So it’s looking like the SFMTA, San Francisco’s worst public agency and the operator of America’s slowest big-city public transit system, is giving itself an A+ on how it has managed taxis in SF.
I cry foul.
And, oh yes, I’ve learned a bit more about the rent increase, the”passthrough” you’ll be voting for yourself this November if you vote YES, as the SFMTA really wants you to do, on that huge Prop A bond. It’ll be turbo simple for your landlord to raise your rent to pay for Prop A. Other landlords will laugh at your landlord for NOT increasing your rent. So, even if you’ve never had to deal with rent passthroughs before, you’ll get one from Prop A.
So what you say, what’s a few bucks a month in increased rent over the next seven years to pay for a better MUNI? Well fine, Gentle Reader, as long as you know it won’t be just a “few” bucks, then vote AYE, and so long as you know what you’re getting us into. But IMO, the road to a better MUNI starts with a NO vote on Prop A.
And a YES vote tells the SFMTA to carry on, business as usual, you all are doing a great job, gee thanks for all the “EXCELLENT TRANSPORTATION CHOICES” [that’s an actual SFMTA corporate catchphrase, I’m srsly.], here, have some more money, build us another Subway to Nowhere why not…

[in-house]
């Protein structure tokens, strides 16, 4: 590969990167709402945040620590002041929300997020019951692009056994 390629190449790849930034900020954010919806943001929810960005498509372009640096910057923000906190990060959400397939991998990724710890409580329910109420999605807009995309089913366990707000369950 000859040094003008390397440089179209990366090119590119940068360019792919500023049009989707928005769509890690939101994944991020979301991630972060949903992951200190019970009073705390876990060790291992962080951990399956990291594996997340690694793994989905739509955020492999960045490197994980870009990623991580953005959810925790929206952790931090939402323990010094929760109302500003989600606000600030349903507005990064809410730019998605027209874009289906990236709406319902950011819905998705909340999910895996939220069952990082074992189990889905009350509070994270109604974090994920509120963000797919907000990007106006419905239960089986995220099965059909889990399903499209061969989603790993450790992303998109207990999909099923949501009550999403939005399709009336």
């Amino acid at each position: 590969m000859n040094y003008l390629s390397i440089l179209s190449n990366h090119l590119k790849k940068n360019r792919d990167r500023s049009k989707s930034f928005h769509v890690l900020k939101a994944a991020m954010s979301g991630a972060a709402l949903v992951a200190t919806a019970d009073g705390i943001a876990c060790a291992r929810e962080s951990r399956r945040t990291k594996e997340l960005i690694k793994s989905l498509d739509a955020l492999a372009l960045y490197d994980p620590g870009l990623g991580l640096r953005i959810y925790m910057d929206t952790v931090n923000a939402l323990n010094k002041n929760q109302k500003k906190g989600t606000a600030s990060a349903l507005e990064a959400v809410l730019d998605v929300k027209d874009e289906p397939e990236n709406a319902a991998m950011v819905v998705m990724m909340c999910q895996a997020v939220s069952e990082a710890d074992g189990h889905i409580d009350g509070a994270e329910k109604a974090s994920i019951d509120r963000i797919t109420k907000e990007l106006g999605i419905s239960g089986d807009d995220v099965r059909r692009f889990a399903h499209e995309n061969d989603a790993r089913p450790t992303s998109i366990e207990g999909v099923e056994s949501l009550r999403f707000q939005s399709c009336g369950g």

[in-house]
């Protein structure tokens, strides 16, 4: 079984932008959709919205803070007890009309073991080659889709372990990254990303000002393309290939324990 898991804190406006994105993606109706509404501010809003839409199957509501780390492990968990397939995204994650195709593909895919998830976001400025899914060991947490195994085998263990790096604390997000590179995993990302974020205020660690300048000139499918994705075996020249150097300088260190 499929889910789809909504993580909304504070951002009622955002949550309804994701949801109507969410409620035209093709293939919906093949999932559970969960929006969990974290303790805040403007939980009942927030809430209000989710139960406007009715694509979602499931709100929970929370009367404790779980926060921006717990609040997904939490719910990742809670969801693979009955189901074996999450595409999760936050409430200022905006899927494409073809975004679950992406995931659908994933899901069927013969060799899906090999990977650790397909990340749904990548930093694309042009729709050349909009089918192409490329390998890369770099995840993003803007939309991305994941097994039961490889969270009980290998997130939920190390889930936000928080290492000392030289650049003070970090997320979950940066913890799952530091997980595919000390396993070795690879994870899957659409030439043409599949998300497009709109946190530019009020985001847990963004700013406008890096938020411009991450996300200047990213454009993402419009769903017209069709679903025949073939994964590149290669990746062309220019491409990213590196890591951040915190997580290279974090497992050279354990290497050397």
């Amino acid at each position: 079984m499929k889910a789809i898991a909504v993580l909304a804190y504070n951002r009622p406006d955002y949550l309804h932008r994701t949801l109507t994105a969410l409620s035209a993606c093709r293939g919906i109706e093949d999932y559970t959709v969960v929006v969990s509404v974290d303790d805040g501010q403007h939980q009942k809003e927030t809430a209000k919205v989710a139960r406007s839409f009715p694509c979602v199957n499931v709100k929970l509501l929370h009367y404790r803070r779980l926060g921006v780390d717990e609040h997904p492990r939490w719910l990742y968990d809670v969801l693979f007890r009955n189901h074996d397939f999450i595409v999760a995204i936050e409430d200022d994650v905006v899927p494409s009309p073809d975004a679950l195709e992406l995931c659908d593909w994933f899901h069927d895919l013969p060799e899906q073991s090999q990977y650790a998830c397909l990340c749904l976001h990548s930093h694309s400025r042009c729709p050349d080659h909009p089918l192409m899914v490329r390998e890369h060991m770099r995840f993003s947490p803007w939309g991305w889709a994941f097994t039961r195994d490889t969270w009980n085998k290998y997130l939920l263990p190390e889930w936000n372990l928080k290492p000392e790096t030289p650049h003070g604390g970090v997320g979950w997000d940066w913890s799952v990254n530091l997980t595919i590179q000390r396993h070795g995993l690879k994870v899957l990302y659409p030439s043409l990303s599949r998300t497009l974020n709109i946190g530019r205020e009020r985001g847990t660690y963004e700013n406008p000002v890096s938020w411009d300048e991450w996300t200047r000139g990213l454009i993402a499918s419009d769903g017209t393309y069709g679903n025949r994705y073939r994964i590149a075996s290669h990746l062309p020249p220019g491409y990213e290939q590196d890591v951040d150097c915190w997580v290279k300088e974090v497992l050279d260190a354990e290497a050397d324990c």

Well some tenant at 312 Fillmore got a letter from the landlord and sent it off to Hoodline.com and the rest is history.
Here’s the update. Some of the tenants contacted DBI. See?
And then DBI sent an Inspector out two days ago.
And then the Inspector looked around and filed a Notice of Violation yesterday.
“On 5/21/14 Inspector Steve Mungovan investigated the complaint at unit #25 of the subject property and observed violations of the San Francisco Housing Code which are delineated within the Notice of Violation issued on 5/22/2014 identified by Complaint Tracking #201474055. Pertinent observations are as follows: Peeling paint and damaged wall surfaces.”
This is only going to get worse for this particular landlord.
Oh, and guess what? If the LL tries to evict anybody soon, that action just might be presumed to be a retaliatory eviction.
On It Goes…